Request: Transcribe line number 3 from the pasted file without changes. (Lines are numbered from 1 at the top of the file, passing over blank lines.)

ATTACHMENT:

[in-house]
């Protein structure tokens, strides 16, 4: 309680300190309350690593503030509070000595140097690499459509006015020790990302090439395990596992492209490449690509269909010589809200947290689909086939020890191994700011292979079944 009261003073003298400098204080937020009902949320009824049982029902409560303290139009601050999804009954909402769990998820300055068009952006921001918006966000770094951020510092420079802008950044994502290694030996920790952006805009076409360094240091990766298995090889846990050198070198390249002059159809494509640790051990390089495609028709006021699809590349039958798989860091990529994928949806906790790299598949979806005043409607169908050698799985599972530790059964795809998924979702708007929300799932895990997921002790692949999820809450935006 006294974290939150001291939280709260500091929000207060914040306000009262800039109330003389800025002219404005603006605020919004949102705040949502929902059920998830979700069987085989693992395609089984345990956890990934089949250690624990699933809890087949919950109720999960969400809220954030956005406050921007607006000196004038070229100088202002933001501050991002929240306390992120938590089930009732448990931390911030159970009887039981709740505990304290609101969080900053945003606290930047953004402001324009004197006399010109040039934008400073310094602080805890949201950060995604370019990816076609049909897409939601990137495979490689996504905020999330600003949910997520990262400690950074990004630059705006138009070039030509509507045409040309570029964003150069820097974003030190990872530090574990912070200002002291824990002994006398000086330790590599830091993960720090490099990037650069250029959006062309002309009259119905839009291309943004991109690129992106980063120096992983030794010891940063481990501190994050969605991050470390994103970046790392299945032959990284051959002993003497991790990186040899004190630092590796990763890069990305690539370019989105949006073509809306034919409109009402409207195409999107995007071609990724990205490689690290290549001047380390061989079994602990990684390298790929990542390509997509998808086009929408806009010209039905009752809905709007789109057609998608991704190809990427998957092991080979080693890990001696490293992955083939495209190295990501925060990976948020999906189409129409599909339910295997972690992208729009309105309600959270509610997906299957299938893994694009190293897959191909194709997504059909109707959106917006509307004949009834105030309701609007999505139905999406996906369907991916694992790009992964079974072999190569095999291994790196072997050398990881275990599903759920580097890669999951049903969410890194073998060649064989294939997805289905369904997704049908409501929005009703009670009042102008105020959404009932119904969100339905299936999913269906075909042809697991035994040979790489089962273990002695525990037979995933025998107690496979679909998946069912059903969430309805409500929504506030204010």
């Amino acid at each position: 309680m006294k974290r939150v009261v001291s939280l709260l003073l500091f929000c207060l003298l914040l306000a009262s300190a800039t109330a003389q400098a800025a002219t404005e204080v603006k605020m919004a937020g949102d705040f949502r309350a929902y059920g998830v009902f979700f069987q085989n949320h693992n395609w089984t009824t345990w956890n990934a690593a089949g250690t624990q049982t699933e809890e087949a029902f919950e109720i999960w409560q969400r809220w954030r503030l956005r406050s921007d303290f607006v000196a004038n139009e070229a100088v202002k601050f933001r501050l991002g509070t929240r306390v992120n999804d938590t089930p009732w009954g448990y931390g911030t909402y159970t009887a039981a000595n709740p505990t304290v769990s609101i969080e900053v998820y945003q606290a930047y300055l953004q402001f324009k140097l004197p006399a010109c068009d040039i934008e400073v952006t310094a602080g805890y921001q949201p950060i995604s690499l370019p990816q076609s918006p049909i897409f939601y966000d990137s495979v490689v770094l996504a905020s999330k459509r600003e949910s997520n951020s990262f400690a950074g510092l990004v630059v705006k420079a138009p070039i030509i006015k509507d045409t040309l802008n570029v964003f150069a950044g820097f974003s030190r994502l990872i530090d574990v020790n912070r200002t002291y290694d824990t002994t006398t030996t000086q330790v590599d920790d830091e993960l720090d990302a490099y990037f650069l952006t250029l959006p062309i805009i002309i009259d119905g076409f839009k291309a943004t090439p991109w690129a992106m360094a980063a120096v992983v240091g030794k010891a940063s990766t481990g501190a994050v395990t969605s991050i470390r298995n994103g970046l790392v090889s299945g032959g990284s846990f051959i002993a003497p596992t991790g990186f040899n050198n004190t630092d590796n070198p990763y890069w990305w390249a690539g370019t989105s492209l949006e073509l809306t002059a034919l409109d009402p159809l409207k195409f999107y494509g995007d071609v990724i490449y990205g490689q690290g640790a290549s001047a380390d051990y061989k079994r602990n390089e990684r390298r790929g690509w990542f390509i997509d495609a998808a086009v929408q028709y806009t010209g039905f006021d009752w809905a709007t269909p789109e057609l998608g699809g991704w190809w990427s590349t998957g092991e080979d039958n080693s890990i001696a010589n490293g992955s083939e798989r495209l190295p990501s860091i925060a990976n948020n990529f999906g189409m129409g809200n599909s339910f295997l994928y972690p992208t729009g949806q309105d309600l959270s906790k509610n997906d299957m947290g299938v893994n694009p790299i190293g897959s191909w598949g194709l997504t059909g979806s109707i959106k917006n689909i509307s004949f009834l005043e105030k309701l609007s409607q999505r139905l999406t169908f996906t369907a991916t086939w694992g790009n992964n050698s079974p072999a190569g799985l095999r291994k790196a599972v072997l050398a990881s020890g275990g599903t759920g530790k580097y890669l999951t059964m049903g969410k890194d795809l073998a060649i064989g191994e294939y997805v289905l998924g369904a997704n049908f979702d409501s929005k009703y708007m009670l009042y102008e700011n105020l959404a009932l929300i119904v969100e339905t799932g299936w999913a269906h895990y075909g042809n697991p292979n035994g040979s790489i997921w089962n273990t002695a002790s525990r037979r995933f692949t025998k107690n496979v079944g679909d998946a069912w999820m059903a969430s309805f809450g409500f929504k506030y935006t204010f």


């Amino acid at each position: 309680m006294k974290r939150v009261v001291s939280l709260l003073l500091f929000c207060l003298l914040l306000a009262s300190a800039t109330a003389q400098a800025a002219t404005e204080v603006k605020m919004a937020g949102d705040f949502r309350a929902y059920g998830v009902f979700f069987q085989n949320h693992n395609w089984t009824t345990w956890n990934a690593a089949g250690t624990q049982t699933e809890e087949a029902f919950e109720i999960w409560q969400r809220w954030r503030l956005r406050s921007d303290f607006v000196a004038n139009e070229a100088v202002k601050f933001r501050l991002g509070t929240r306390v992120n999804d938590t089930p009732w009954g448990y931390g911030t909402y159970t009887a039981a000595n709740p505990t304290v769990s609101i969080e900053v998820y945003q606290a930047y300055l953004q402001f324009k140097l004197p006399a010109c068009d040039i934008e400073v952006t310094a602080g805890y921001q949201p950060i995604s690499l370019p990816q076609s918006p049909i897409f939601y966000d990137s495979v490689v770094l996504a905020s999330k459509r600003e949910s997520n951020s990262f400690a950074g510092l990004v630059v705006k420079a138009p070039i030509i006015k509507d045409t040309l802008n570029v964003f150069a950044g820097f974003s030190r994502l990872i530090d574990v020790n912070r200002t002291y290694d824990t002994t006398t030996t000086q330790v590599d920790d830091e993960l720090d990302a490099y990037f650069l952006t250029l959006p062309i805009i002309i009259d119905g076409f839009k291309a943004t090439p991109w690129a992106m360094a980063a120096v992983v240091g030794k010891a940063s990766t481990g501190a994050v395990t969605s991050i470390r298995n994103g970046l790392v090889s299945g032959g990284s846990f051959i002993a003497p596992t991790g990186f040899n050198n004190t630092d590796n070198p990763y890069w990305w390249a690539g370019t989105s492209l949006e073509l809306t002059a034919l409109d009402p159809l409207k195409f999107y494509g995007d071609v990724i490449y990205g490689q690290g640790a290549s001047a380390d051990y061989k079994r602990n390089e990684r390298r790929g690509w990542f390509i997509d495609a998808a086009v929408q028709y806009t010209g039905f006021d009752w809905a709007t269909p789109e057609l998608g699809g991704w190809w990427s590349t998957g092991e080979d039958n080693s890990i001696a010589n490293g992955s083939e798989r495209l190295p990501s860091i925060a990976n948020n990529f999906g189409m129409g809200n599909s339910f295997l994928y972690p992208t729009g949806q309105d309600l959270s906790k509610n997906d299957m947290g299938v893994n694009p790299i190293g897959s191909w598949g194709l997504t059909g979806s109707i959106k917006n689909i509307s004949f009834l005043e105030k309701l609007s409607q999505r139905l999406t169908f996906t369907a991916t086939w694992g790009n992964n050698s079974p072999a190569g799985l095999r291994k790196a599972v072997l050398a990881s020890g275990g599903t759920g530790k580097y890669l999951t059964m049903g969410k890194d795809l073998a060649i064989g191994e294939y997805v289905l998924g369904a997704n049908f979702d409501s929005k009703y708007m009670l009042y102008e700011n105020l959404a009932l929300i119904v969100e339905t799932g299936w999913a269906h895990y075909g042809n697991p292979n035994g040979s790489i997921w089962n273990t002695a002790s525990r037979r995933f692949t025998k107690n496979v079944g679909d998946a069912w999820m059903a969430s309805f809450g409500f929504k506030y935006t204010f």